WASHINGTON -- With time running precariously short and the House in a deep stall, Senate Majority Leader Harry Reid said Friday morning he was preparing the "last train" to leave Congress with a solution to the debt crisis.
Reid said he planned to file a motion later in the day that would get the procedural clock running toward a key Senate cloture vote early Sunday morning, and possible further votes early Monday on what is shaping as a possible final deal to raise the government's debt limit and avert financial default.
The Nevada Democrat did not give details of what the legislation might look like as he seeks alterations to a bill he introduced this week to raise the government borrowing by $2.4 trillion -- enough to carry to March 2013 -- accompanied by $2.2 trillion in spending cuts and other savings.
That plan has been rejected by Republicans, who charge some of its planned savings are accounting gimmicks. Reid said he was appealing to GOP senators for proposals in a bid to attract votes.
Reid said he was open to almost anything as long as it extended borrowing authority beyond 2012. That includes extending the government's borrowing powers beyond 2012. Anything shorter is a non-starter, he said.
"We have the framework of a bill," Reid said. "We are going to change it."
Unless the voting process begins Friday, Reid said Congress cannot meet the Aug. 2 deadline by which Treasury Secretary Timothy Geithner has said the government will be unable to pay all its bills.
"The last train is leaving the station," Reid said.
At the White House, President Barack Obama declared "we're almost out of time" in the political standoff that has heightened fears of a market-rattling government default.
"The power to solve this is in our hands on a day when we've been reminded how fragile the economy already is," the president said as many U.S. stocks fell in response to a sour report on economic growth and widespread uncertainty over the Washington debt stalemate.
"This is one burden we can lift ourselves. We can end it with a simple vote," Obama said.
Credit rating agencies have warned that without significant action by Congress, they could downgrade the U.S. debt rating, adding billions of dollars to government borrowing costs and affecting households in the form of higher interest on mortgages, credit cards, car loans and other installment plans.
"Our economy cannot bear this kind of uncertainty any longer," Reid said in the Senate. "Congress and the White House are in lockdown and the business of the country is not being conducted."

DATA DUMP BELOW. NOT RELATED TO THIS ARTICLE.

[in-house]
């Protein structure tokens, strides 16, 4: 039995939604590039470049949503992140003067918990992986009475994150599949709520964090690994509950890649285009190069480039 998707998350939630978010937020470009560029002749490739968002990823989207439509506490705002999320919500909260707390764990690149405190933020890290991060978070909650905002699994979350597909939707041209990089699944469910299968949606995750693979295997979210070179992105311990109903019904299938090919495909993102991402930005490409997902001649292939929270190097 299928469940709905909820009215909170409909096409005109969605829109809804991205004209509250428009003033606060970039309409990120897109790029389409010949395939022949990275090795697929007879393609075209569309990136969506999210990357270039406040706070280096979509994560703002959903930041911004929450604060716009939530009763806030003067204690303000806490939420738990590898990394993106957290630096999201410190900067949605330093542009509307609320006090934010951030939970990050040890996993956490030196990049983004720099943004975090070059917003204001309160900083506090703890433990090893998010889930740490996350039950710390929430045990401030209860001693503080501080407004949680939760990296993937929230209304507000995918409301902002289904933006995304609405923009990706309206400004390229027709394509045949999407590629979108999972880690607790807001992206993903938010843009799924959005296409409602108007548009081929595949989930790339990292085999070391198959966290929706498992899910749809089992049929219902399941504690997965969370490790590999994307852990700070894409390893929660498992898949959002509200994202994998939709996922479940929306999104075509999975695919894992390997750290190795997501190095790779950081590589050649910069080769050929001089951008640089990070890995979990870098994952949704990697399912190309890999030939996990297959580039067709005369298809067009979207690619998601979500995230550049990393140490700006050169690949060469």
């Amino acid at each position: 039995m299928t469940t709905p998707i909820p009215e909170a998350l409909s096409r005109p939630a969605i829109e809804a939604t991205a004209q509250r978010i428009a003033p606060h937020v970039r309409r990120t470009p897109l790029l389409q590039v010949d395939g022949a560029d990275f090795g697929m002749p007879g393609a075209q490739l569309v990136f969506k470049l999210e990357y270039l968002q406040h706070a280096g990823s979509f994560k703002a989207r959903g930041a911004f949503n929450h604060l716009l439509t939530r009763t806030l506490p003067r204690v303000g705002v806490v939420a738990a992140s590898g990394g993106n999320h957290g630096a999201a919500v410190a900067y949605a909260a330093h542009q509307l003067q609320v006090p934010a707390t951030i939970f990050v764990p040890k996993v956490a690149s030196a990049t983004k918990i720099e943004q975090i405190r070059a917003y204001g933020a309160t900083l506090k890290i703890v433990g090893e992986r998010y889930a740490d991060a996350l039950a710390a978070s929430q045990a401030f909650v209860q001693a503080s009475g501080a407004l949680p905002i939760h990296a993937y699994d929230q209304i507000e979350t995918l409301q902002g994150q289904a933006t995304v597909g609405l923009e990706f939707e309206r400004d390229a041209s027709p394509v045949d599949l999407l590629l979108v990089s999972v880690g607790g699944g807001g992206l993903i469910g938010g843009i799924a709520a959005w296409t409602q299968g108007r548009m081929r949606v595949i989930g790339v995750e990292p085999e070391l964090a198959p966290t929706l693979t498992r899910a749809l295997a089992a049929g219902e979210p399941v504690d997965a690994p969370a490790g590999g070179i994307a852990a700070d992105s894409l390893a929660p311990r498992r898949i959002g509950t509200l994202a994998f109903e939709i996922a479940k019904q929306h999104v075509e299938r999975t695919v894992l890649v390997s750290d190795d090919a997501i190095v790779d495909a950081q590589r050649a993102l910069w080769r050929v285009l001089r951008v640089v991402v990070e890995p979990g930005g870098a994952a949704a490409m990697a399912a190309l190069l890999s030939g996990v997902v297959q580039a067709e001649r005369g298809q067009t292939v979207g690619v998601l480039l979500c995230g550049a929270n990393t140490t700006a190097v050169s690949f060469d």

In appealing for compromise, Reid hearkened back to his days as an attorney in Las Vegas.
"I have spent my life -- and I don't want anybody to take this as a sign of weakness -- I have compromised my whole life. When I practiced law that's what I did, try to represent people and get a result.
"I felt many times I was a failure when I went to court, but I went to court over a hundred times and tried cases before juries," Reid said. "I always believed compromise was the right thing to do, even in the law. As a legislator it is a sign of integrity and confidence."
Reid's comments came as House Republicans prepared to go back into session Friday and work toward a vote on an alternative debt plan sponsored by Speaker John Boehner, R-Ohio.
Boehner delayed and ultimately postponed a vote Thursday night on the bill after being unable to muster a majority within his party to vote for it, with the holdouts including a handful of tea party conservatives.
Friday, House leaders were sweetening the bill with stronger language calling for a balanced budget amendment to the Constitution. That was expected to win over enough Republicans to get the bill through the House, but Democrats said it would be quickly killed in the Senate.
"We cannot wait for the House any longer," Reid said "This is likely the last chance to save this nation from a default."
"No matter how long Republicans delay, the deadline will not move. We have hours to act."
The biggest sticking point is the House bill's call for congressional votes to raise the debt ceiling, in two stages, before the 2012 elections.
A $900 billion debt-limit hike would come first, coupled with $917 billion in spending cuts over 10 years.
Under the Boehner revision, approval of a balanced-budget constitutional amendment would open a path to another $1.6 trillion in borrowing power, provided that Congress and the president have agreed to another round of spending cuts of that amount or more.
The Associated Press contributed to this report. Contact Stephens Washington Bureau Chief Steve Tetreault at firstname.lastname@example.org or 202-783-1760. Follow him on Twitter @DadTetreault.